Microsoft-Yahoo: Deal or No Deal?

Three weeks ago, Microsoft Corp. CEO Steve Ballmer threatened to launch a hostile takeover if Yahoo Inc. 's board did not accept its US$44.6 billion takeover bid.

Now, however, Microsoft seems to have backed away from its tough talking and said it's prepared to withdraw its offer to buy Yahoo if there is no progress by this weekend. "As we said recently to the board, unless there's progress by this weekend, we will reconsider our alternatives," said Chris Liddell, Microsoft's chief financial officer, in a conference call yesterday to discuss the company's financial results.

Yahoo did not respond to a request for comment about the deadline, but the company has said it would consider Microsoft's offer if the software giant upped the ante, which is is unlikely to happen. Microsoft declined to comment for this story.

"Although Microsoft could live without Yahoo, its perception is that acquiring Yahoo would put it in a much better position to compete against Google ," said Keith Hylton, a professor at the Boston University School of Law. "So while they could live without Yahoo, it's an asset they think is pretty valuable."

Still Serious

While Microsoft is backpedaling a bit on its threat to take its case directly to Yahoo's shareholders, Hylton said it's his guess that Microsoft is serious about acquiring Yahoo as soon as possible and, if all else fails, every option is on the table, including a hostile takeover.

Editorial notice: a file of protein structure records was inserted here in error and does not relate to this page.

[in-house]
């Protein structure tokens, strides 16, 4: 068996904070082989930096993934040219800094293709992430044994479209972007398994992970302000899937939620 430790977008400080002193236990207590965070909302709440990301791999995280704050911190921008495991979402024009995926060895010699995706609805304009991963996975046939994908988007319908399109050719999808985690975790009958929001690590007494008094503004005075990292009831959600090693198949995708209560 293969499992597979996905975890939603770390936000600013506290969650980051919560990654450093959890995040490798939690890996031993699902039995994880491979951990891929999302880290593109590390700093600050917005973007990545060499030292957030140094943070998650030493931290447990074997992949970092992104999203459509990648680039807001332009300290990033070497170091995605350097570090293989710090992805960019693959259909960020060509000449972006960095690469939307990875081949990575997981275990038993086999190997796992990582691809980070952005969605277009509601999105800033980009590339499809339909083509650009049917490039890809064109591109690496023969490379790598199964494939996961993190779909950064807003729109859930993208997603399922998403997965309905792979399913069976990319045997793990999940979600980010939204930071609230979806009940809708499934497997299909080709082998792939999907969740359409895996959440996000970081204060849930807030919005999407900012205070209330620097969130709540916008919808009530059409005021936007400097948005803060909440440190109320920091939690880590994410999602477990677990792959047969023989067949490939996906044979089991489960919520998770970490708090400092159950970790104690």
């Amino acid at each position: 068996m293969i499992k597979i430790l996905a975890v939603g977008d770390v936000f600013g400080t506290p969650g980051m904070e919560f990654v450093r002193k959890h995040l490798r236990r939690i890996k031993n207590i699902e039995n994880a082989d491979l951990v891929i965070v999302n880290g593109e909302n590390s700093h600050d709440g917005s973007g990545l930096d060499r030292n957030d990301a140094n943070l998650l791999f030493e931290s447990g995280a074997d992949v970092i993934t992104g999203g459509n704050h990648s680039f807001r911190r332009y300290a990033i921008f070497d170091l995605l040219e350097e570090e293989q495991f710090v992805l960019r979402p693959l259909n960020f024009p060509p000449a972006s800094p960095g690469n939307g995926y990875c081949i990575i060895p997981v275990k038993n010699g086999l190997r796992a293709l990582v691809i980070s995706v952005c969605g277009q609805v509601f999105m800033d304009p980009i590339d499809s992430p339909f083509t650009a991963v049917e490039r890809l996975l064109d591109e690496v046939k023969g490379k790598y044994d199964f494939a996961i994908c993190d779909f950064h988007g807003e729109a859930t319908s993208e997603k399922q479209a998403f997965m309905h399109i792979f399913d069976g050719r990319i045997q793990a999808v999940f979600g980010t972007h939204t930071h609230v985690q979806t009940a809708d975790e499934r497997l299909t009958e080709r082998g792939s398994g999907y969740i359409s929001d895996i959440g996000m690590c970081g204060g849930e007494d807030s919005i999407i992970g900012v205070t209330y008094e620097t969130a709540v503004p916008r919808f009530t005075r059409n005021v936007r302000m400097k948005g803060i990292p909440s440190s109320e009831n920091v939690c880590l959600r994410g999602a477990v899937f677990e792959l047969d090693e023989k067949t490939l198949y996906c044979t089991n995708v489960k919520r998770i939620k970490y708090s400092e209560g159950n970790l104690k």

"I don't think this is something they're just going to walk away from at this stage, although there may be a stage where they walk away, like if the takeover takes too long or if there are regulatory obstacles that stand in the way," Hylton said.

On the other hand, Rob Enderle, principle analyst at Enderle Group in San Jose, said it looks like Microsoft is positioning itself to walk away instead of initiating a hostile takeover.

"The rhetoric that is coming out, especially from their CFO, says he is on the side that says we walk away from this, and the CFO gets a significant vote," Enderle said. "And clearly if you look at the internal support for this, it has dwindled within Microsoft by quite a bit, so I think at this point they're likely to walk away."

In addition, Enderle said Microsoft's latest financial results weren't where they needed to be to make this kinds of acquisition.

"The design of the bid that Microsoft put forward, as high as it was, was so it would happen quickly," Enderle said. "A hostile [takeover] would be a long, drawn out, proxy fight and antithetical to what Microsoft wanted to accomplish."

He added that it doesn't make sense for Microsoft to drag Yahoo kicking and screaming into its company. "It's just not a good practice, even in a recessionary year, and I think Microsoft is starting to step back and say it thinks there are other things it can do that are looking more attractive," he said.

If there is no deal, Enderle said the market would "reward" Microsoft for stepping away. "Microsoft's stock dropped dramatically on announcement of this deal, and I think that the market would reward Microsoft for walking away and reward them sharply," he said.

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